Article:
Handshake is a decentralized, permissionless naming protocol where every peer is validating and in charge of managing the root DNS naming zone with the goal of creating an alternative to existing Certificate Authorities and naming systems.
Handshake seeks to replace ICANN’s role as central authority for creating and issuing top-level domains with an open auction system operated by its computing network. Since ICANN isn’t in the picture, Handshake believes it can offer an unlimited range of top-level domains.
Creating an alternative to a centralized entity like ICANN also has another important side-effect. Over time, it could help make a group of companies involved in the management of domains called Certificate Authorities, or CAs, obsolete.
What makes Handshake Different?
8 main reasons that make Handshake a different project.
A base layer for the decentralized internet. The internet is arranged in layers, to decentralize the internet, we need to start at the lowest layers of the stack. Secure naming ensures user agents are talking to the right endpoints.
The place for minimal global consensus. Decentralization is most successful if we have minimal areas to reach complete global agreement. Names and signing certificates may be one of the few (if only) places of global agreement for a decentralized web. Handshake is an experimental structure for reaching that agreement via software.
True decentralization, no official singular Foundation, Committee, Corporation, or entities in permanent unitary control of the protocol.
Economic incentives enable decentralized agreements to form via a transparent name auction process. Without some kind of economic cost function, one person could register all names. Economic incentives enable decentralized sybil resistance which would otherwise be centralized and corrupted.
Alternative to certificate authorities, using a decentralized trust anchor to prove domain ownership
Distributed and permissionless zone file to which any participant has the right to add an entry or serve as host and validator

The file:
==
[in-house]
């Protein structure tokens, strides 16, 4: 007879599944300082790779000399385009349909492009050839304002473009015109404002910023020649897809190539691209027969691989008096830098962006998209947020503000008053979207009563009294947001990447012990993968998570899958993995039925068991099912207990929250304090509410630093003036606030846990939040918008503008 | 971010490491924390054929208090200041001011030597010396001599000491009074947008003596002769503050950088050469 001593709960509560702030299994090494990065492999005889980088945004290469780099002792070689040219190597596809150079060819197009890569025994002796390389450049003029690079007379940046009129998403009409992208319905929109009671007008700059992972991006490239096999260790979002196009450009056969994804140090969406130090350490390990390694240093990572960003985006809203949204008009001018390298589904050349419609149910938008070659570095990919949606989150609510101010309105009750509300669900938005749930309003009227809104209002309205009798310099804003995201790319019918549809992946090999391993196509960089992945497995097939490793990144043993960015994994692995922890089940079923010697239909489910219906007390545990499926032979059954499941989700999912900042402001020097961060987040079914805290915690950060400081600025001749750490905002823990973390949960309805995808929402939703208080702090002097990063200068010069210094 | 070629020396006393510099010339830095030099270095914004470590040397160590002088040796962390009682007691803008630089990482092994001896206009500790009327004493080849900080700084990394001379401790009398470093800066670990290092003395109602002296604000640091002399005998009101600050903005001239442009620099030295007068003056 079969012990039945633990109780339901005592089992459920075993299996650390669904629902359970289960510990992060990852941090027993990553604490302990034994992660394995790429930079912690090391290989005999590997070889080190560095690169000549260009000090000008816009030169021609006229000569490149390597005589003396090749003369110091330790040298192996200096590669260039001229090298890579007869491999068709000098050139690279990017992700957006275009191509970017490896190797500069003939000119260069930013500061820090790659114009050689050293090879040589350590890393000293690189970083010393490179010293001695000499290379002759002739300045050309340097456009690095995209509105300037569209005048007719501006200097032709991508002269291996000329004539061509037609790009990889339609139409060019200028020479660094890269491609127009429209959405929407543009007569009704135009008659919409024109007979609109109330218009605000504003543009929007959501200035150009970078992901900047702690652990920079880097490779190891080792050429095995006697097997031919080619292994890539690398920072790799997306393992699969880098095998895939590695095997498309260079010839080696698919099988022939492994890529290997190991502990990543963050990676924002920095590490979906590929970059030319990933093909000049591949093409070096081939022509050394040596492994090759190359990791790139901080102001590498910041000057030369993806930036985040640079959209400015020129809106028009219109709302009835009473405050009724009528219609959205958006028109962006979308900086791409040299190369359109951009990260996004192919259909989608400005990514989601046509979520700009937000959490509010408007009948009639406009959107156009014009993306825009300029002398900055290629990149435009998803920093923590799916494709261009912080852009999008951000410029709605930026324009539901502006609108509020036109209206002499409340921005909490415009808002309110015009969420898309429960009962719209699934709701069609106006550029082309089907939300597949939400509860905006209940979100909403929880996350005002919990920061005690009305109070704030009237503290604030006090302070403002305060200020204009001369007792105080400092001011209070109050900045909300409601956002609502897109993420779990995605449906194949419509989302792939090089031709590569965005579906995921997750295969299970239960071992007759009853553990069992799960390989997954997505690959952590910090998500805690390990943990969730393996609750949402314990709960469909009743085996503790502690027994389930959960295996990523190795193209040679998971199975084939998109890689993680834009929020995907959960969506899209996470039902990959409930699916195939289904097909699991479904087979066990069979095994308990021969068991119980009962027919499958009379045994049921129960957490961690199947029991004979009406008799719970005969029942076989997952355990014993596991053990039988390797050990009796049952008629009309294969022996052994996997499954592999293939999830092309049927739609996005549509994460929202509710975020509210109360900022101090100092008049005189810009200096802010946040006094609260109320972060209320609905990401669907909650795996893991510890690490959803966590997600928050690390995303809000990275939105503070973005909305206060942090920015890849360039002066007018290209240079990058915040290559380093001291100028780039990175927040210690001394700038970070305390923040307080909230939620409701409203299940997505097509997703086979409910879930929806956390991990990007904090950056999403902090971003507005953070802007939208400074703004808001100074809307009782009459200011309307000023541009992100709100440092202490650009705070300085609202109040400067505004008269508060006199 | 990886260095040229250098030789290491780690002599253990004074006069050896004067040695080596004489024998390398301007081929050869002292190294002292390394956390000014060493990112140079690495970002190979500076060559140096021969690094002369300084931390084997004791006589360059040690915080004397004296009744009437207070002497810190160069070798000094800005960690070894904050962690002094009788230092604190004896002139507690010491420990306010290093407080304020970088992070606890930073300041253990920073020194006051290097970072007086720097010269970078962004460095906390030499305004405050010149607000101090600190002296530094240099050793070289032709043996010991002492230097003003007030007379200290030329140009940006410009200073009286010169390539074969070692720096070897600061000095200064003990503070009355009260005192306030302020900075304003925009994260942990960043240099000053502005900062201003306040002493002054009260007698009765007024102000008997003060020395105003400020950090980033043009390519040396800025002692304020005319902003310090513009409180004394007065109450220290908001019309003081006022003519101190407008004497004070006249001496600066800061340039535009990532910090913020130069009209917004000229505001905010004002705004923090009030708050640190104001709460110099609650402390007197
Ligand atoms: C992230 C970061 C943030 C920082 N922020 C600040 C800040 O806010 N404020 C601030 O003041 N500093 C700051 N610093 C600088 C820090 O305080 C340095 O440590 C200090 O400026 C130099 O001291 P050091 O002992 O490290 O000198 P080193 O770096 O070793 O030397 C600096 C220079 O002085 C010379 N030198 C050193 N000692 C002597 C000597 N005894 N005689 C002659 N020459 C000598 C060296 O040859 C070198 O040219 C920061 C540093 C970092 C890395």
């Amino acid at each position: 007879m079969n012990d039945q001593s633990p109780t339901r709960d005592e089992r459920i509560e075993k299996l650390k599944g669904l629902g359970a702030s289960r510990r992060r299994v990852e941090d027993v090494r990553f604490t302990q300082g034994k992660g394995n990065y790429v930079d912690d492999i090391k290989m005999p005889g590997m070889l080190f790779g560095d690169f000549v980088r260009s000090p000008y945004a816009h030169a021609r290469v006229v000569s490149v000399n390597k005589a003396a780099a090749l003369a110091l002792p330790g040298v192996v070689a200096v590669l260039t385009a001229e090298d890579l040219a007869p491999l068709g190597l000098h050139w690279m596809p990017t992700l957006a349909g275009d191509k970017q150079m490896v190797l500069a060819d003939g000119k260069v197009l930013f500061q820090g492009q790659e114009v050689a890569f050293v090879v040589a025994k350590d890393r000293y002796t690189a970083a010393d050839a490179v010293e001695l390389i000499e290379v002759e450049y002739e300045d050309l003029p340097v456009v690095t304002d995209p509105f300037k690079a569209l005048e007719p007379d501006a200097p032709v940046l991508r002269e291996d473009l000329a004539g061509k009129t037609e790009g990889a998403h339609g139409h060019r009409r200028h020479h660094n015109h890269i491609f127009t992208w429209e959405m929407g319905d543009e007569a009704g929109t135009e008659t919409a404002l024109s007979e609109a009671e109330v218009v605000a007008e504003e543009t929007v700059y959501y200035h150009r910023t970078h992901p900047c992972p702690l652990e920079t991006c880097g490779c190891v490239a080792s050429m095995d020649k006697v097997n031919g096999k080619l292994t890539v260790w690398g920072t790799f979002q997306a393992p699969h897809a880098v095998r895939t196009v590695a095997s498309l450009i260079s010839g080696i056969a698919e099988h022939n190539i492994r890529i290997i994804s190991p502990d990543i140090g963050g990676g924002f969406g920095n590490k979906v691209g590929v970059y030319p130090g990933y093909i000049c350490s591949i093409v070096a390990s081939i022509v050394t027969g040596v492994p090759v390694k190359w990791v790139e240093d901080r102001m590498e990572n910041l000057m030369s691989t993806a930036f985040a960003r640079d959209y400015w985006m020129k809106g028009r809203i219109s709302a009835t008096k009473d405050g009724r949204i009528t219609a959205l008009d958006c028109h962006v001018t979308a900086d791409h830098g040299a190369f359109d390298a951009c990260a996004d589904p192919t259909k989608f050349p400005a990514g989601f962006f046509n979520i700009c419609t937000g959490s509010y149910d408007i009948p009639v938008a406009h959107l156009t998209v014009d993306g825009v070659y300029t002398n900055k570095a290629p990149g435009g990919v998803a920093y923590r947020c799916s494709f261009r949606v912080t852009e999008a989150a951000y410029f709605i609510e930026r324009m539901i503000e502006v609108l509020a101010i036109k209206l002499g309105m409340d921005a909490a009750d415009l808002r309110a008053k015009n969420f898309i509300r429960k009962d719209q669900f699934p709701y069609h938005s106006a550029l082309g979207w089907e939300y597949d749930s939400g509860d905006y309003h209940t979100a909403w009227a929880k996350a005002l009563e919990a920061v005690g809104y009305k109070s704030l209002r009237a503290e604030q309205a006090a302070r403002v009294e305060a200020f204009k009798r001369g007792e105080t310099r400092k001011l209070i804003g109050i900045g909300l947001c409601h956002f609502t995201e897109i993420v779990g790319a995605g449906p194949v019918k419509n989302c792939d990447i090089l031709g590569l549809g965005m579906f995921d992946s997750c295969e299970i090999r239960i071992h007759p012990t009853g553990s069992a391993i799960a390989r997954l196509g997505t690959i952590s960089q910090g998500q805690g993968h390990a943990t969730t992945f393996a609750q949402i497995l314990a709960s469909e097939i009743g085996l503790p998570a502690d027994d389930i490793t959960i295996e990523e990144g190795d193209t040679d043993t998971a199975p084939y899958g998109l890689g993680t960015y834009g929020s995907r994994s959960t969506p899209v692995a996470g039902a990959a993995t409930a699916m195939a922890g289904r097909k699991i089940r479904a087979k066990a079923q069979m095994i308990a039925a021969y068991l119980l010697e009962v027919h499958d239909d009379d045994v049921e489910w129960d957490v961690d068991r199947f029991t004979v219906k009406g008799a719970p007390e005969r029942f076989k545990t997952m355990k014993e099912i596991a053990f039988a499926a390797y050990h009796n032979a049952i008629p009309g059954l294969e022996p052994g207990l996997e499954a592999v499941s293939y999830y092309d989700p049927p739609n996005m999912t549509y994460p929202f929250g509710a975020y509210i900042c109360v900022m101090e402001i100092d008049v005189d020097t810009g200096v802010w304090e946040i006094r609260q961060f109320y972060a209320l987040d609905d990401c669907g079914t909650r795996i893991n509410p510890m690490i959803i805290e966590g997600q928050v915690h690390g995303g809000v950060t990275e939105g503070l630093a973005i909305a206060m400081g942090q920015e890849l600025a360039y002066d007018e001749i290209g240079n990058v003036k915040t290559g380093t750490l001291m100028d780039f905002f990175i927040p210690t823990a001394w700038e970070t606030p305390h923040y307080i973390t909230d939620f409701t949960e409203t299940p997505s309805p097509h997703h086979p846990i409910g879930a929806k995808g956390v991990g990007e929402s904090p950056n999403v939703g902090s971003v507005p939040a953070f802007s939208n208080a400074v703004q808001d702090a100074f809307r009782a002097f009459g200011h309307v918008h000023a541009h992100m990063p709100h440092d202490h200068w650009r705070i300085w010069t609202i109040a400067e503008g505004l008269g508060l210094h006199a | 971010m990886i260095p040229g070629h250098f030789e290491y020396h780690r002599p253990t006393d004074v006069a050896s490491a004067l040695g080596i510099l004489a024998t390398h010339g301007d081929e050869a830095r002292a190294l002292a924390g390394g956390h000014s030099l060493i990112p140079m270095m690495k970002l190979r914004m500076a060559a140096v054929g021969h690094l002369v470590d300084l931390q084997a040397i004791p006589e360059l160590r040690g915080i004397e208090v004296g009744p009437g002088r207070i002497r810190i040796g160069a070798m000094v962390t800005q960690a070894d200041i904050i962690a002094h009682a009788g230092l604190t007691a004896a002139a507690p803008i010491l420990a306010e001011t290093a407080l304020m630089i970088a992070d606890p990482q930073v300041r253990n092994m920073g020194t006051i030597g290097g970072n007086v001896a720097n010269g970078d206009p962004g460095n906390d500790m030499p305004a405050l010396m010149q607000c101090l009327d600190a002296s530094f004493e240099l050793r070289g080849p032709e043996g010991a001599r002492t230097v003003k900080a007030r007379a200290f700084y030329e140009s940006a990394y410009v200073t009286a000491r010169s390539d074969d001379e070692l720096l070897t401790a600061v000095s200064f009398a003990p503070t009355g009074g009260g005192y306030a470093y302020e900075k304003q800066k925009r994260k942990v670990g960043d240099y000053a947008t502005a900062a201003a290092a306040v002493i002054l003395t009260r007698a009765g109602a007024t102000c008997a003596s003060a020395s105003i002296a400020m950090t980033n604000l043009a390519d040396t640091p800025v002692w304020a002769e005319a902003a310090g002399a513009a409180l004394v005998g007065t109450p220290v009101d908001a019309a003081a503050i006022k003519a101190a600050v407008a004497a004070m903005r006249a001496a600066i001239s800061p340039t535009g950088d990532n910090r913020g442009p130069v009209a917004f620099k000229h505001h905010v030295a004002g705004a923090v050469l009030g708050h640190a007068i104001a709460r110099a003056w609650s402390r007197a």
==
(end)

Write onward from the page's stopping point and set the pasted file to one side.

Light clients via merkelized proofs and proof-of-work allow for lightweight name resolutions and certificates. The initial protocol enables cryptographic name proofs, with the potential for decentralized proof lookups to be usually within the MTU limit.
A platform for sybil resilience. WoT can/should be used as an augmentation, but it is often not a global agreement of resources for individual decentralized services. By using Handshake names, one can know that some kind of economic limits exist for the use of the name. This can be leveraged whenever one is concerned about resource exhaustion, and reaching global agreement on moderation alone is too costly.
The Handshake team has so far attracted $10+ million in investment from a cast of prestigious venture capital firms. These include Andreesen Horowitz, Draper Associates and Peter Thiel's Founders Fund. A total of 67 investors took part in the funding round.
The opportunity for Handshake, then, is to disrupt the $3 billion domain-name registration business with a more trusted alternative.
Why Backers Matter
We believe that Handshake with such venture backers will prove sustainable competitive advantages.
Angel- funded startup companies are less likely to fall than companies that rely on other forms of initial funding. When a Venture approaches the venture Capitalist firms, the venture is going to do more than negotiating about the financial terms. Apart from the financial resource's these firms are offering; the Venture Capitalist - firm also provides potential expertise the Venture is lacking, such as legal or marketing knowledge.
The existing procedure of a deal was found to be an important consideration for both the entrepreneur and the Venture Capitalist. Exits can take several forms and be spread out over several years, based on the structure of each deal and the performance of the Venture company.
At the onset, each deal is considered on the basis, that in 4 to 7 years there will be an Initial Public Offering (IPO) or strategic purchase of the company by a third party. These are generally the preferred exit methods since they usually offer the highest rate of return.
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